when will we cry in public again?

By Caroline Crampton,

Published on Dec 28, 2022   —   3 min read


I haven’t been on a train since early March, so naturally I’ve been daydreaming about public transport a lot recently.

I’m lucky not to need to use it at the moment, of course, and I’m well aware that for every time I’ve spent a journey staring out of the window at a gorgeous view, there’s one where I sat in some vomit. Similarly, I’ve had some deeply unpleasant interactions with strangers while travelling — the roving packs of men going to stag parties on the Friday night train to Liverpool, for instance —  but it’s the unexpectedly amiable ones that have come to mind again now.

A case in point: it was the morning after the night before I had told someone I liked them, really liked them. Absurdly, I don’t actually remember what it was that they said in response, the precise words they used, but it was definitely along the lines of “thanks, but no thanks”. I had been keying myself up to make this declaration for months. Every aspect of how I should do it, every possible permutation, had already been considered and taken into account by my febrile, overactive brain. Except this one: how do I keep going afterwards if it doesn’t go well?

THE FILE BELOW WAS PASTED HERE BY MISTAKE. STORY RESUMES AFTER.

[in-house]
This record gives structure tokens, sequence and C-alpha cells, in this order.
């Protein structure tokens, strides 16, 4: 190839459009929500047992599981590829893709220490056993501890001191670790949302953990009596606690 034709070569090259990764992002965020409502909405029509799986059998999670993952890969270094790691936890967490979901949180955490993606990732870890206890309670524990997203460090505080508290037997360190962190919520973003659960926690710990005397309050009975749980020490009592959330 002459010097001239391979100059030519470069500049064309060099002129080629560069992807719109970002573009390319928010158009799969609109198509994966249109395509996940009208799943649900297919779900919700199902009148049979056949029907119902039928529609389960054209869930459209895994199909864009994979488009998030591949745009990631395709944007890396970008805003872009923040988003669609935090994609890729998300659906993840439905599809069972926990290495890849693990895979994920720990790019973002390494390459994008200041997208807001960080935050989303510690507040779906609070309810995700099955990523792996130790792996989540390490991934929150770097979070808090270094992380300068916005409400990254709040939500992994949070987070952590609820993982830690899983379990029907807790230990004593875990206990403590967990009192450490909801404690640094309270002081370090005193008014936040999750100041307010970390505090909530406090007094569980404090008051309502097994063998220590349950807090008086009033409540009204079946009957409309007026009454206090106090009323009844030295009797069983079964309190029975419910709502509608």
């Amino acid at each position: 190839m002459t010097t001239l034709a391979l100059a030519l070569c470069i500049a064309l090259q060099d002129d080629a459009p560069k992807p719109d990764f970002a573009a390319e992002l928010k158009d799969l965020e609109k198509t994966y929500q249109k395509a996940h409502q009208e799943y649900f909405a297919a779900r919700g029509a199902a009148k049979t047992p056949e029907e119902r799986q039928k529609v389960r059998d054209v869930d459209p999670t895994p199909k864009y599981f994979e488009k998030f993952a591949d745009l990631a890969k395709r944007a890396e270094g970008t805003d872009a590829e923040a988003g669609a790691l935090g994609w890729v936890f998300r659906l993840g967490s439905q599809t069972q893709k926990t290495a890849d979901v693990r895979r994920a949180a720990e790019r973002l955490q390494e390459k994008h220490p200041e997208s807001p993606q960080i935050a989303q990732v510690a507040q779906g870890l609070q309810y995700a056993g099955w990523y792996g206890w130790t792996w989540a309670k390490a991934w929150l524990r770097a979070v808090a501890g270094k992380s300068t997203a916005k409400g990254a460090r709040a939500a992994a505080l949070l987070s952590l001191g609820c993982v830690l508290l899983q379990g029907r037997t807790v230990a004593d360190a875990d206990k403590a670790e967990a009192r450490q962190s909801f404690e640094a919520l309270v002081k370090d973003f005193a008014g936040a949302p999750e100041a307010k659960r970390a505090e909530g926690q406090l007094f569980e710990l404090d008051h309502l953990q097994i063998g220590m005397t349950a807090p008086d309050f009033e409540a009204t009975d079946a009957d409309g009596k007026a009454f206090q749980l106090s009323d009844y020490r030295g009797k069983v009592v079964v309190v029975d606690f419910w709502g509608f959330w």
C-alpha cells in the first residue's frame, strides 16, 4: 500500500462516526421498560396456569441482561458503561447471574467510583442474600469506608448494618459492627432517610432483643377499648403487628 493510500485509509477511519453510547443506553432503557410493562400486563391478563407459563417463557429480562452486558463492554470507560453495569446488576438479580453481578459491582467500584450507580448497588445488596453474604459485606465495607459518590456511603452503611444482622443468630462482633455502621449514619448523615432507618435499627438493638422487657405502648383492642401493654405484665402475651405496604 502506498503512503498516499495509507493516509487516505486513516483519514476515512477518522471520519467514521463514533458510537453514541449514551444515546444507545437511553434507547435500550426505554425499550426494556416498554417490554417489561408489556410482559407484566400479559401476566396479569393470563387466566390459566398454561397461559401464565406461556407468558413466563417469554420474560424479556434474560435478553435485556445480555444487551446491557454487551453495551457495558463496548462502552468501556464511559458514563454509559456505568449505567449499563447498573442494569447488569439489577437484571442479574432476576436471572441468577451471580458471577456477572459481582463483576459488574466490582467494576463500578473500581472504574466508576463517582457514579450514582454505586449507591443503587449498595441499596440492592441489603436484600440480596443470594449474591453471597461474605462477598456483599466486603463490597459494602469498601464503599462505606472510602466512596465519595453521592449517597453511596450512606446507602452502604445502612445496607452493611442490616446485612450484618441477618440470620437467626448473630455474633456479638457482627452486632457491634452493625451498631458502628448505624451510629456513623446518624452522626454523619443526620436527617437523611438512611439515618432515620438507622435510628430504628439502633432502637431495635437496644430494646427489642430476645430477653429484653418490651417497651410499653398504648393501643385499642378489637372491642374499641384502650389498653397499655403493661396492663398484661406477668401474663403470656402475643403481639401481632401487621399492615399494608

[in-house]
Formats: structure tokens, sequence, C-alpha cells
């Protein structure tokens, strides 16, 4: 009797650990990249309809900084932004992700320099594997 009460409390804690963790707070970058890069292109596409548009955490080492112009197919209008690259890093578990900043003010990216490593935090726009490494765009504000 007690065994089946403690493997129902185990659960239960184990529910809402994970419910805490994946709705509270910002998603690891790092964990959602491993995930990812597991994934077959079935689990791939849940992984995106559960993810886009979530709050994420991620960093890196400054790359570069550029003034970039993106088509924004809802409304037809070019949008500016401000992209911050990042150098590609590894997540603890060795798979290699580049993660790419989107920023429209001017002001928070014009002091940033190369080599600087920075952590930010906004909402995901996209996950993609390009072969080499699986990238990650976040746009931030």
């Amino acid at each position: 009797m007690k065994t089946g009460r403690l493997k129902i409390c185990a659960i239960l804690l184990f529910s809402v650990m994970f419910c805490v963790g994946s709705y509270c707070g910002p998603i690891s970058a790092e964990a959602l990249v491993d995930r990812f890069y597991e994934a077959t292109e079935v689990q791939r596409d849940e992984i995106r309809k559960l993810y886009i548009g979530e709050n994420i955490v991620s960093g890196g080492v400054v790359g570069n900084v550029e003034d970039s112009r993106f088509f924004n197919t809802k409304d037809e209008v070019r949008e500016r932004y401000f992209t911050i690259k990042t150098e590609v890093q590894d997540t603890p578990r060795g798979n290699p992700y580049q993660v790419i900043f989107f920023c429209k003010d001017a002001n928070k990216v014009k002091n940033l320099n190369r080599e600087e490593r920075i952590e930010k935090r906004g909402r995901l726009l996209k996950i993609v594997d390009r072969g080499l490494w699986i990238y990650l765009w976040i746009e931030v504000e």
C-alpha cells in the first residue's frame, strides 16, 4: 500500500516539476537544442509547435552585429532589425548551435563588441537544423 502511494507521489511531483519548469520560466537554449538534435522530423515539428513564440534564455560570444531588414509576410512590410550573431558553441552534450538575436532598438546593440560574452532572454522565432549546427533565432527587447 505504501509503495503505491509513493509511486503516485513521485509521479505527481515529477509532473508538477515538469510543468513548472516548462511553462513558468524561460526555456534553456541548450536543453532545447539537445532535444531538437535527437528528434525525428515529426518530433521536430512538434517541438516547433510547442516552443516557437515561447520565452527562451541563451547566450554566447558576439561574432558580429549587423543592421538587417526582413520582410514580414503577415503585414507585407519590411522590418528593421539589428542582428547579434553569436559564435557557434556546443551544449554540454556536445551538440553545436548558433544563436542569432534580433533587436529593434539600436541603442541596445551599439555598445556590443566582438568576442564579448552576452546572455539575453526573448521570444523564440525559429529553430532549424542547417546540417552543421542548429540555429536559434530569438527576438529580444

That’s how I ended up on the Tube, taking my usual train to work but feeling as if the connection between my body and my mind had come unstuck. I was sitting in my seat but also floating somewhere around in the curved roof of the carriage, watching myself fall apart without a plan. It was still on the early side for a morning commute, but there were enough people milling about in the stations to make this dislocation even more acutely unpleasant.

My journey was only a short one, two stations north on one line and then four east on another one, but I couldn’t make it. Just before the doors closed at Embankment I dived out and collapsed on one of the recessed benches in the wall in tears. Nobody could really see me, because there were people bustling in both directions along the narrow platform between me and the trains, and anyway one of the glorious and awful things about having a public breakdown in central London is that everyone ignores you.

When will we cry in public again? It’s an unimaginable activity now, in the time of face masks and the constant awareness of bodily fluids and air circulation. Part of what made it cathartic was that intensity of being alone in a crowd, the press of uncaring bodies all around emphasising the absolute solitude of the emotion. It was an especially effective release on trains or in stations — places that contain their own sense of momentum and can impart some of that to someone who pauses there to weep.

I thought I was invisible, tucked into the wall like that. But someone had seen me. A woman dressed in that irreproachable City armour of tailored grey sheath dress, matching jacket and uncomfortable black court shoes suddenly loomed into my little nook. She was holding a packet of tissues out to me. I took them. I probably did an ugly snort where I meant to say “thank you” in response. She didn’t linger, just melting straight back into the crowd. Of course, that just made me cry harder, but at least now I had a way of blowing my nose.

The kindness of strangers. I miss it.

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Until next time,


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